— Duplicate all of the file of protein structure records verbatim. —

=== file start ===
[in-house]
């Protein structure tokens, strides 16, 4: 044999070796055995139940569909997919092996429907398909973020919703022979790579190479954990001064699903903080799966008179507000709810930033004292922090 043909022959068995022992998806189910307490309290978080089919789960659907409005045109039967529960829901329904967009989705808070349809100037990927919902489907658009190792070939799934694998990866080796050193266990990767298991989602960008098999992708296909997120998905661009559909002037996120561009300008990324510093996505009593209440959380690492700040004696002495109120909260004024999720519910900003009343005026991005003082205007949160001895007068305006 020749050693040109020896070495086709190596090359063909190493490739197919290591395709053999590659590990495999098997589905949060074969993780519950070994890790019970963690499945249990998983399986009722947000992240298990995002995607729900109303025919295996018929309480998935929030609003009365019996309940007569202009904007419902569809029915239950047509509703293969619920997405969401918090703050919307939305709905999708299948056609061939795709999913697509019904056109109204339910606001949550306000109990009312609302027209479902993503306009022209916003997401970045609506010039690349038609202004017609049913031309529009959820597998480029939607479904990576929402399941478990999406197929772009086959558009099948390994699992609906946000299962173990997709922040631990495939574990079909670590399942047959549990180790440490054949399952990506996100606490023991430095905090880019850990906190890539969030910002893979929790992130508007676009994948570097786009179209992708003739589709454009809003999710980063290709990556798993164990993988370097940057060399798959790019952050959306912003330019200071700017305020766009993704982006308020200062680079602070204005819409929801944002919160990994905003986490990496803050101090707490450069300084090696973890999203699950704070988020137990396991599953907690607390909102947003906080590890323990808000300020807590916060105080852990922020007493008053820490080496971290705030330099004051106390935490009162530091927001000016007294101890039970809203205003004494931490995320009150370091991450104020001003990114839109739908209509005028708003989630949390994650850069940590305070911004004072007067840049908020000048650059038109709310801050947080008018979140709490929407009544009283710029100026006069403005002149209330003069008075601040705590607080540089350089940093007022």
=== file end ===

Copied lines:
[in-house]
């Protein structure tokens, strides 16, 4: 044999070796055995139940569909997919092996429907398909973020919703022979790579190479954990001064699903903080799966008179507000709810930033004292922090 043909022959068995022992998806189910307490309290978080089919789960659907409005045109039967529960829901329904967009989705808070349809100037990927919902489907658009190792070939799934694998990866080796050193266990990767298991989602960008098999992708296909997120998905661009559909002037996120561009300008990324510093996505009593209440959380690492700040004696002495109120909260004024999720519910900003009343005026991005003082205007949160001895007068305006 020749050693040109020896070495086709190596090359063909190493490739197919290591395709053999590659590990495999098997589905949060074969993780519950070994890790019970963690499945249990998983399986009722947000992240298990995002995607729900109303025919295996018929309480998935929030609003009365019996309940007569202009904007419902569809029915239950047509509703293969619920997405969401918090703050919307939305709905999708299948056609061939795709999913697509019904056109109204339910606001949550306000109990009312609302027209479902993503306009022209916003997401970045609506010039690349038609202004017609049913031309529009959820597998480029939607479904990576929402399941478990999406197929772009086959558009099948390994699992609906946000299962173990997709922040631990495939574990079909670590399942047959549990180790440490054949399952990506996100606490023991430095905090880019850990906190890539969030910002893979929790992130508007676009994948570097786009179209992708003739589709454009809003999710980063290709990556798993164990993988370097940057060399798959790019952050959306912003330019200071700017305020766009993704982006308020200062680079602070204005819409929801944002919160990994905003986490990496803050101090707490450069300084090696973890999203699950704070988020137990396991599953907690607390909102947003906080590890323990808000300020807590916060105080852990922020007493008053820490080496971290705030330099004051106390935490009162530091927001000016007294101890039970809203205003004494931490995320009150370091991450104020001003990114839109739908209509005028708003989630949390994650850069940590305070911004004072007067840049908020000048650059038109709310801050947080008018979140709490929407009544009283710029100026006069403005002149209330003069008075601040705590607080540089350089940093007022």